Leonidas Kavakos & Enrico Pace : Beethoven: The Complete Sonatas for Violin and Piano Review
By: Elberton Cisnero
Leonidas Kavakos is a violinist and artist known for his virtuosity, superb musicianship and integrity of his interpretation of the classical repertoire. International recognition first came while Kavakos was still in his teens, winning the Sibelius Competition in 1985 and, three years later, the Paganini Competition. Kavakos now works with the world’s major orchestras and conductors – Vienna Philharmonic, Berliner Philharmoniker, Leipzig Gewandhaus, Royal Concertgebouw, London Symphony, Orchestre de Paris, Budapest Festival, La Scala Philharmonic, Mariinsky Theatre Orchestra, New York Philharmonic, Boston Symphony, Philadelphia Orchestra, and Los Angeles Philharmonic. He has been invited as tour soloist with the Leipzig Gewandhaus/Chailly, Vienna Philharmonic/Chailly, and the Royal Concertgebouw/Jansons. In the 2012/13 season, he was the focus of the London Symphony Orchestra’s UBS Soundscapes LSO Artist Portrait as well as the Berliner Philharmoniker’s Artist-in-Residence. Kavakos is increasingly recognized as a conductor of considerable gifts and musicianship. He has worked as conductor/soloist with the Boston Symphony.
Kavakos is a committed chamber musician and recitalist and is a favored artist at the Verbier, Montreux-Vevey, Bad Kissingen and Edinburgh festivals and at the Salzburg Festival, where in August 2012, together with Enrico Pace, he played a complete cycle of Beethoven’s violin sonatas that was recorded by Bavarian Radio and broadcast by BR in the autumn of 2012 as part of a television documentary about the violinist.
Enrico Pace was born in Rimini, Italy. He studied piano with Franco Scala both at the Rossini Conservatory, Pesaro, where he graduated in Conducting and Composition, and later at the Accademia Pianistica Incontri col Maestro, Imola. Jacques De Tiège was a valued mentor. Winning the Utrecht International Franz Liszt Piano Competition in 1989 marked the beginning of his international career.
Recent and forthcoming highlights include(d) engagements with the Netherlands Philharmonic Orchestra, the orchestra of the Maggio Musicale Fiorentino, the Hungarian National Philharmonic, the Göteborg and London Symphony Orchestras, the Stavanger Symphony Orchestra and the Rheinische Philharmonie; the Beethoven Sonata cycle with Leonidas Kavakos in among others New York (Carnegie Hall), Athens, Florence, Milan, Amsterdam, Moscow and Tokyo and at the Salzburg Festival and the Beethovenfest Bonn, as well as further duo recitals in the USA, Europe and China; Bach Sonatas with Frank Peter Zimmermann in among others New York, Amsterdam, Zürich, Frankfurt, Bamberg and Japan; a performance at the Scala in Milan of Schubert’s Schwanengesang with Matthias Goerne; recitals with viola player Antoine Tamestit in Zürich, Frankfurt and Cologne; recitals with Akiko Suwanai in Japan; recitals with cellist Sung-Won Yang in Korea and Japan, and solo recitals in among others the Amsterdam Concertgebouw and the Herkulessaal in Munich.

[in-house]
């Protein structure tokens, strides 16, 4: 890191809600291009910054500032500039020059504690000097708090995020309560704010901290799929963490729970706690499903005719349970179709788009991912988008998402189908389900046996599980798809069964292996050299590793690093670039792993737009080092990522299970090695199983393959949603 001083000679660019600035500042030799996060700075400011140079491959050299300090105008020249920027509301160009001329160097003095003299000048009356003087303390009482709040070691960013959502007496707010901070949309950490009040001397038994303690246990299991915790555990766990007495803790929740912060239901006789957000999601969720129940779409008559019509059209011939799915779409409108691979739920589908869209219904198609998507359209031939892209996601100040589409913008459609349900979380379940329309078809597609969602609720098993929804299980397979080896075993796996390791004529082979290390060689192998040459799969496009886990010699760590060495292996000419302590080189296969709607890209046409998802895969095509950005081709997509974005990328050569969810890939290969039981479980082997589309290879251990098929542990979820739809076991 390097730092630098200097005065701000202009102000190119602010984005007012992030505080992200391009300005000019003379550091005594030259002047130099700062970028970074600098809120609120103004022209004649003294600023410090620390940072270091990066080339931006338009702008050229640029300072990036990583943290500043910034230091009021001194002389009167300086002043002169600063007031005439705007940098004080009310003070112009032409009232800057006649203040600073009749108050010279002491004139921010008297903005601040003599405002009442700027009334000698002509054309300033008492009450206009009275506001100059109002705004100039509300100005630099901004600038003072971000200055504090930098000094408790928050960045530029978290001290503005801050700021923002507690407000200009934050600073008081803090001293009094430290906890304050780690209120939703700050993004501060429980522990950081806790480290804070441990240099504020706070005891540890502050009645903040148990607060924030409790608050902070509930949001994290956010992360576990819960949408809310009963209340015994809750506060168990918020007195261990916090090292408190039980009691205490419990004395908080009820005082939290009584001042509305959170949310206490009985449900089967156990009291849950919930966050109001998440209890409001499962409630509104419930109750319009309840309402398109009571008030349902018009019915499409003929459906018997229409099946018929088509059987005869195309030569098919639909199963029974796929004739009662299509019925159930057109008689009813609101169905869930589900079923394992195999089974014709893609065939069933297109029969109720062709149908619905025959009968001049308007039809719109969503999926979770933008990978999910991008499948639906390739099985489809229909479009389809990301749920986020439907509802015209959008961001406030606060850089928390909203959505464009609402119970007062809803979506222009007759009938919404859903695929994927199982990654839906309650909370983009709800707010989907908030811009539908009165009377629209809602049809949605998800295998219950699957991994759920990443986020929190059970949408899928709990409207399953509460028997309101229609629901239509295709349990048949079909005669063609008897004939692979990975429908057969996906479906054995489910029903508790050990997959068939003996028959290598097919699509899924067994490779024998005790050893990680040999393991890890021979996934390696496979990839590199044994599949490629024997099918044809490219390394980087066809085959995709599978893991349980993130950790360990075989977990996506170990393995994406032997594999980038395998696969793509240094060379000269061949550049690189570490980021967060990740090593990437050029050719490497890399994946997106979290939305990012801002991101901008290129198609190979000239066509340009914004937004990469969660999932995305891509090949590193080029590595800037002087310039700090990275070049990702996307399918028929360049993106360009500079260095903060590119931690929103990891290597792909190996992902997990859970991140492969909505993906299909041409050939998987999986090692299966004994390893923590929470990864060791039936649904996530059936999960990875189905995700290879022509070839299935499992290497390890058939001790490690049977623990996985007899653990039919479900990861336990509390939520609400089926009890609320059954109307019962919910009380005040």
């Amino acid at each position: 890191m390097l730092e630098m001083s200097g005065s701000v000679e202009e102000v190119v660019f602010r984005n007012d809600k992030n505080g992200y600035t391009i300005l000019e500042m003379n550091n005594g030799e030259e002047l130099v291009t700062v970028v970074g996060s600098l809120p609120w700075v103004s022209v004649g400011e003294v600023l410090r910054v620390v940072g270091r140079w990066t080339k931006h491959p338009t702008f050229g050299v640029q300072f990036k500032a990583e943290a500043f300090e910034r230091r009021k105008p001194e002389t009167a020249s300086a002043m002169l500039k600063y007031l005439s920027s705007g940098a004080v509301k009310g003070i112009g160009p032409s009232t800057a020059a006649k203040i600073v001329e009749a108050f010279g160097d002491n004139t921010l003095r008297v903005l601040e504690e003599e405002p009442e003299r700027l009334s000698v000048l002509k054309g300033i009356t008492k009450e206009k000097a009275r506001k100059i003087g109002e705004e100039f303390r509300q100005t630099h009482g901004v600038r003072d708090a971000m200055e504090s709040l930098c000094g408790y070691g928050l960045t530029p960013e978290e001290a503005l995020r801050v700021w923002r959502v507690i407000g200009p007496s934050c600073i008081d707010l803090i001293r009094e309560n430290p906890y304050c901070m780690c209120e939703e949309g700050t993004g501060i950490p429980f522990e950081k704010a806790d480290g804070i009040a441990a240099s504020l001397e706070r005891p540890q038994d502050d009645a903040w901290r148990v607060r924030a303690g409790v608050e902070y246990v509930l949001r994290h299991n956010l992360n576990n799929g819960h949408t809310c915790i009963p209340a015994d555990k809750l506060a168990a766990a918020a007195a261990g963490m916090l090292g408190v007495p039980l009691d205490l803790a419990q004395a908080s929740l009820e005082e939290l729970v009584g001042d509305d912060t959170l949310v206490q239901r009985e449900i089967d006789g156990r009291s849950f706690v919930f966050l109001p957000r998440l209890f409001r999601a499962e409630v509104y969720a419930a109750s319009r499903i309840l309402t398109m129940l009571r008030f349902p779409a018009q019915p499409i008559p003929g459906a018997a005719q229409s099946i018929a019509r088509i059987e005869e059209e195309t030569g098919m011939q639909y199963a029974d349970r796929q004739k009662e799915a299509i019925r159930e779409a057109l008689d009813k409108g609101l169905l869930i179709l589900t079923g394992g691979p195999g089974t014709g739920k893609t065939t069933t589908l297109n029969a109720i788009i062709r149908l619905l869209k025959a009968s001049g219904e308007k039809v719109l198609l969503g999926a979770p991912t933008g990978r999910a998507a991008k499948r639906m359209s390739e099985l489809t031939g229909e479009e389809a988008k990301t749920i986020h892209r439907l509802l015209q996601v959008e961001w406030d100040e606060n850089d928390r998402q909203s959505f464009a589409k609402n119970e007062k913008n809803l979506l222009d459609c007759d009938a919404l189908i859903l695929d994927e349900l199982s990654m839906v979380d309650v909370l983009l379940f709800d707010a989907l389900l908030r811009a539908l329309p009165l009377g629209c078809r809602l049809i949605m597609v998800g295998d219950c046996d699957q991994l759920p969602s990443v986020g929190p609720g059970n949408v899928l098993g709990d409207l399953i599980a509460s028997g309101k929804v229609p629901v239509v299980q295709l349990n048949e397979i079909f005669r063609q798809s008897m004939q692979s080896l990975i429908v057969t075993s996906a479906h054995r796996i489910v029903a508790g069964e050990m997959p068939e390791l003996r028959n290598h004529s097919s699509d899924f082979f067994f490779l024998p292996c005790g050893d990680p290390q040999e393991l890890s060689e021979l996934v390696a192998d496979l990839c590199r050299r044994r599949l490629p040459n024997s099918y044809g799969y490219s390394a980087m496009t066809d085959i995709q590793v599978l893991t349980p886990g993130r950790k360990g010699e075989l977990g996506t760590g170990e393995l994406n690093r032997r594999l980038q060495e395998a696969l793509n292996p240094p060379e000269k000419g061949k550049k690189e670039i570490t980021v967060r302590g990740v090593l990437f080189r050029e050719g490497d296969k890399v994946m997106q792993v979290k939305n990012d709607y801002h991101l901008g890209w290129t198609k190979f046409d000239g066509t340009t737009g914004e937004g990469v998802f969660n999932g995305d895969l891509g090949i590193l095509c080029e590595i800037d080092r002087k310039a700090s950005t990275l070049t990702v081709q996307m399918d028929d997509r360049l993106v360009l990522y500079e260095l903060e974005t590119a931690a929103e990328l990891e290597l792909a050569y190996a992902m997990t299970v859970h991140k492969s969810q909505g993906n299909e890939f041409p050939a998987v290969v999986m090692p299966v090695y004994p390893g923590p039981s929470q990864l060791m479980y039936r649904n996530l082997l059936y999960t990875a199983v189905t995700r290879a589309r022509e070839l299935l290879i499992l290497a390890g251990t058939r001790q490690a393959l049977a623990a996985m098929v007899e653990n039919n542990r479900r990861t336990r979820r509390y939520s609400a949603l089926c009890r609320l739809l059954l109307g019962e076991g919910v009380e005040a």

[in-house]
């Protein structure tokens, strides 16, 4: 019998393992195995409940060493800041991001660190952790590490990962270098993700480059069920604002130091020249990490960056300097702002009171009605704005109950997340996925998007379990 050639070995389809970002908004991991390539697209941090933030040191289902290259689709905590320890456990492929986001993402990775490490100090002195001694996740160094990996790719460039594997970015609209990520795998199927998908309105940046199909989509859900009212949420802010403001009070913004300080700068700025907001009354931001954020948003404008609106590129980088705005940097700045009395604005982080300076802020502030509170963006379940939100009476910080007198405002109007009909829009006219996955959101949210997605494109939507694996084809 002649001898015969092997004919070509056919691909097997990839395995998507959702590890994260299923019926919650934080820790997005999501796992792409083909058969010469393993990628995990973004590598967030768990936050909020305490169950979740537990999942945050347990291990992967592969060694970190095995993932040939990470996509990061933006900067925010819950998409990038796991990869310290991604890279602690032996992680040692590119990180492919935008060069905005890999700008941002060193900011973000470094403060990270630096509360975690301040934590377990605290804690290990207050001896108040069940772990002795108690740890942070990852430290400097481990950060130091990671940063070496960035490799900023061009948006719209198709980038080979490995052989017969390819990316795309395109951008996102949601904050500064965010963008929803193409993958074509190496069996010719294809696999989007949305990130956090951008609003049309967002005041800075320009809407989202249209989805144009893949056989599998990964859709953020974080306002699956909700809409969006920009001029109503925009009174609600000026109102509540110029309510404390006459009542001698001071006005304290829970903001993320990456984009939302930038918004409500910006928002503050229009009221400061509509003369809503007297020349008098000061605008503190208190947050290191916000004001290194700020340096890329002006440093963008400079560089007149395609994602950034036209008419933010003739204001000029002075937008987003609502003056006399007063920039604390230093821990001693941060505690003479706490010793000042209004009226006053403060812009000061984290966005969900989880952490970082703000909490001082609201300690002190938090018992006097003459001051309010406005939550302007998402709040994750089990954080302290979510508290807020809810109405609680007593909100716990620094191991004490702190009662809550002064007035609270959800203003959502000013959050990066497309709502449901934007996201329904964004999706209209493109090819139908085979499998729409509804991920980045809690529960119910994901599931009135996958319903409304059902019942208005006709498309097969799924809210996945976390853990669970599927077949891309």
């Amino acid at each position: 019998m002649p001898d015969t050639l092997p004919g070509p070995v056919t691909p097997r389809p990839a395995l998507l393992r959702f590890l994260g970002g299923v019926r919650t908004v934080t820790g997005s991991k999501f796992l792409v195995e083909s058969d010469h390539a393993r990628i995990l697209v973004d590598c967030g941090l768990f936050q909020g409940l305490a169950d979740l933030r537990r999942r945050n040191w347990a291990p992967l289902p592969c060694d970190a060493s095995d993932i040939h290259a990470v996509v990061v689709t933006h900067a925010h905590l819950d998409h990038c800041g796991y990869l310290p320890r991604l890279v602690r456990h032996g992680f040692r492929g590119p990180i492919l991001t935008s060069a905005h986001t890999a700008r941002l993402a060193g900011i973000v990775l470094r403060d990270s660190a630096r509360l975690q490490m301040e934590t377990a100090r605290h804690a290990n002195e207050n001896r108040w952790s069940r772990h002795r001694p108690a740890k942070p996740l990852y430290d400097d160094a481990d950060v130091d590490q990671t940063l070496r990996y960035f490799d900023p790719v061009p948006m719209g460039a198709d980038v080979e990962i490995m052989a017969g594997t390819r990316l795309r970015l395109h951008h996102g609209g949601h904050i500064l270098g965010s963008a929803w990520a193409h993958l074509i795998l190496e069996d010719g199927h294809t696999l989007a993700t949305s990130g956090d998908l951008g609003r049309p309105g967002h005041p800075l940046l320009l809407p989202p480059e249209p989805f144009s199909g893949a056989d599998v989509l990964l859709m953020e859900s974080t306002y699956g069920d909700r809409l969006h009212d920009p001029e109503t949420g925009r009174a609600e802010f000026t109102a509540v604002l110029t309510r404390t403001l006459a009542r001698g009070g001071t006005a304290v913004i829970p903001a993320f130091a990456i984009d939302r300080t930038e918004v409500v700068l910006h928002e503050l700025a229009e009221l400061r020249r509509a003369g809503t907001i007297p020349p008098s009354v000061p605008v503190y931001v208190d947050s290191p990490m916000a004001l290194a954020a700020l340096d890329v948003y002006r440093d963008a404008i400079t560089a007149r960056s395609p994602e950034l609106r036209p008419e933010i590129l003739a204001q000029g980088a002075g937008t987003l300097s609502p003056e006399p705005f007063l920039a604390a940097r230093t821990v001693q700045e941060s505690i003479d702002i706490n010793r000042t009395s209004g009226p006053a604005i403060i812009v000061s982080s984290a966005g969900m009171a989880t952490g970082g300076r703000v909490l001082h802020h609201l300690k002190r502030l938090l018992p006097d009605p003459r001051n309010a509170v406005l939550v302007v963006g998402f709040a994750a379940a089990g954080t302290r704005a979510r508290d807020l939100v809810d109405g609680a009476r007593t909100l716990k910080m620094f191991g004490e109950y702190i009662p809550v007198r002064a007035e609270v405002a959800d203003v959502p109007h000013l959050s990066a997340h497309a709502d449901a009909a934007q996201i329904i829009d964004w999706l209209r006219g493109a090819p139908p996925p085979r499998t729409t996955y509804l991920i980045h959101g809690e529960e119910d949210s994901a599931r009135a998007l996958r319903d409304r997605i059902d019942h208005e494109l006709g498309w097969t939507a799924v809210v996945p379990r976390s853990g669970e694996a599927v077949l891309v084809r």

Together the Greek violinist and Italian pianist come together for a stirring program of Beethoven’s duo sonatas titled Beethoven: The Complete Sonatas for Violin and Piano. Both exhibit control and virtuosity that transform the written page into a meaningful expression that is emotional and lively. The Beethoven Violin and Piano Sonatas are a monumental collection of movements with all the great hallmarks of Beethoven’s beloved compositional style. The technical third A Major sonata, op. 47 is a technical challenge that most violinists aspire to perform even adequately, much less master to the point of expressiveness.
“Violin Sonata No. 6 in A Major, Op. 30, No. 1: II. Adagio” is a prime example of the lyrical beauty Davakos brings to the melody. His phrasing and subtle touches of vibrato are brought to life with his warm tone and balance of articulations. Pace is sensitive and brings out the lyrical qualities of the percussive piano to match Kavakos’s playing. Together they make a powerful statement on this gorgeously written adagio.
Beethoven: The Complete Sonatas for Violin and Piano is a fascinating and superior reading of Beethoven. Each player brings a depth of musicianship through the cycle that is achieved by their deep connections to the works. The final op.96 sonata is excellent; the rare sense of joy is brought out in Beethoven’s writing. Throughout the collection, the duo’s concept and thoughtfulness sustains itself in a beautiful display of virtuosity and musicality.
Label: Sony Classical
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